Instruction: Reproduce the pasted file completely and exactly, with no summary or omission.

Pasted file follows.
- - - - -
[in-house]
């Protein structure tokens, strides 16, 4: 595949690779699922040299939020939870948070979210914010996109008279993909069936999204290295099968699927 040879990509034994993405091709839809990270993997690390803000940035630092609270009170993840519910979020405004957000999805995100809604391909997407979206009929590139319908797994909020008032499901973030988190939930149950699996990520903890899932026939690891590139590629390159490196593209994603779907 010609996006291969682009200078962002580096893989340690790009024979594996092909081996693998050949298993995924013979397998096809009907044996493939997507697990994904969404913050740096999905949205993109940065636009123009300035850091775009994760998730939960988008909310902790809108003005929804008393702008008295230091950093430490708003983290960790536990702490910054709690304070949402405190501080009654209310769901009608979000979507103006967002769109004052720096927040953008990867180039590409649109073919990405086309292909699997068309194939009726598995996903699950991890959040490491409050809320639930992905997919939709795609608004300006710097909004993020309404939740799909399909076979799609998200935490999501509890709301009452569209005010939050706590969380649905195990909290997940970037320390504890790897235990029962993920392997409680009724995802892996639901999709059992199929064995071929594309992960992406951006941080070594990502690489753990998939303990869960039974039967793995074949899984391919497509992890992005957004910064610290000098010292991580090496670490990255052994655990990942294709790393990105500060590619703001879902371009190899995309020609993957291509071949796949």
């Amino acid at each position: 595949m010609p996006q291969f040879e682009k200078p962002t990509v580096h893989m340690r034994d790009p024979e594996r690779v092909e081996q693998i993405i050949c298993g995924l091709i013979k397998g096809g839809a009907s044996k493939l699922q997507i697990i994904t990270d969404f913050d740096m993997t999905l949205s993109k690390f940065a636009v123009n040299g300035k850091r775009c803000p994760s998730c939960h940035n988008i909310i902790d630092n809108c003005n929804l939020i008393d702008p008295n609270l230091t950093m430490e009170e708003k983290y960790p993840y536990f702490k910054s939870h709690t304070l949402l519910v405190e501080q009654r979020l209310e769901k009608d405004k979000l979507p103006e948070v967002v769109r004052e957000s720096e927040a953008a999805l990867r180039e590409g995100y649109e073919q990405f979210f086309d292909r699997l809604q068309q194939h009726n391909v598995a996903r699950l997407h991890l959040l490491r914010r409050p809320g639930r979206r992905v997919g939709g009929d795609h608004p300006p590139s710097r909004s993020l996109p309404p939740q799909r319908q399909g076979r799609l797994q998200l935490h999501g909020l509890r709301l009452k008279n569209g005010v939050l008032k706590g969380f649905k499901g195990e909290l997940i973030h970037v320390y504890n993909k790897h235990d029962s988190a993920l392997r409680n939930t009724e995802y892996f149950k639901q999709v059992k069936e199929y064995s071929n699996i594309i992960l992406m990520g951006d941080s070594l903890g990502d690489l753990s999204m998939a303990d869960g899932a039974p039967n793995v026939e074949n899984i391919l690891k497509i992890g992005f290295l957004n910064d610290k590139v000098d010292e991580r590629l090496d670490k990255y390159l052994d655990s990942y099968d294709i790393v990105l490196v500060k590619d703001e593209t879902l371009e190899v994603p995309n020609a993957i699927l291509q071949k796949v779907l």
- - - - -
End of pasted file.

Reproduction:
[in-house]
């Protein structure tokens, strides 16, 4: 595949690779699922040299939020939870948070979210914010996109008279993909069936999204290295099968699927 040879990509034994993405091709839809990270993997690390803000940035630092609270009170993840519910979020405004957000999805995100809604391909997407979206009929590139319908797994909020008032499901973030988190939930149950699996990520903890899932026939690891590139590629390159490196593209994603779907 010609996006291969682009200078962002580096893989340690790009024979594996092909081996693998050949298993995924013979397998096809009907044996493939997507697990994904969404913050740096999905949205993109940065636009123009300035850091775009994760998730939960988008909310902790809108003005929804008393702008008295230091950093430490708003983290960790536990702490910054709690304070949402405190501080009654209310769901009608979000979507103006967002769109004052720096927040953008990867180039590409649109073919990405086309292909699997068309194939009726598995996903699950991890959040490491409050809320639930992905997919939709795609608004300006710097909004993020309404939740799909399909076979799609998200935490999501509890709301009452569209005010939050706590969380649905195990909290997940970037320390504890790897235990029962993920392997409680009724995802892996639901999709059992199929064995071929594309992960992406951006941080070594990502690489753990998939303990869960039974039967793995074949899984391919497509992890992005957004910064610290000098010292991580090496670490990255052994655990990942294709790393990105500060590619703001879902371009190899995309020609993957291509071949796949």
């Amino acid at each position: 595949m010609p996006q291969f040879e682009k200078p962002t990509v580096h893989m340690r034994d790009p024979e594996r690779v092909e081996q693998i993405i050949c298993g995924l091709i013979k397998g096809g839809a009907s044996k493939l699922q997507i697990i994904t990270d969404f913050d740096m993997t999905l949205s993109k690390f940065a636009v123009n040299g300035k850091r775009c803000p994760s998730c939960h940035n988008i909310i902790d630092n809108c003005n929804l939020i008393d702008p008295n609270l230091t950093m430490e009170e708003k983290y960790p993840y536990f702490k910054s939870h709690t304070l949402l519910v405190e501080q009654r979020l209310e769901k009608d405004k979000l979507p103006e948070v967002v769109r004052e957000s720096e927040a953008a999805l990867r180039e590409g995100y649109e073919q990405f979210f086309d292909r699997l809604q068309q194939h009726n391909v598995a996903r699950l997407h991890l959040l490491r914010r409050p809320g639930r979206r992905v997919g939709g009929d795609h608004p300006p590139s710097r909004s993020l996109p309404p939740q799909r319908q399909g076979r799609l797994q998200l935490h999501g909020l509890r709301l009452k008279n569209g005010v939050l008032k706590g969380f649905k499901g195990e909290l997940i973030h970037v320390y504890n993909k790897h235990d029962s988190a993920l392997r409680n939930t009724e995802y892996f149950k639901q999709v059992k069936e199929y064995s071929n699996i594309i992960l992406m990520g951006d941080s070594l903890g990502d690489l753990s999204m998939a303990d869960g899932a039974p039967n793995v026939e074949n899984i391919l690891k497509i992890g992005f290295l957004n910064d610290k590139v000098d010292e991580r590629l090496d670490k990255y390159l052994d655990s990942y099968d294709i790393v990105l490196v500060k590619d703001e593209t879902l371009e190899v994603p995309n020609a993957i699927l291509q071949k796949v779907l």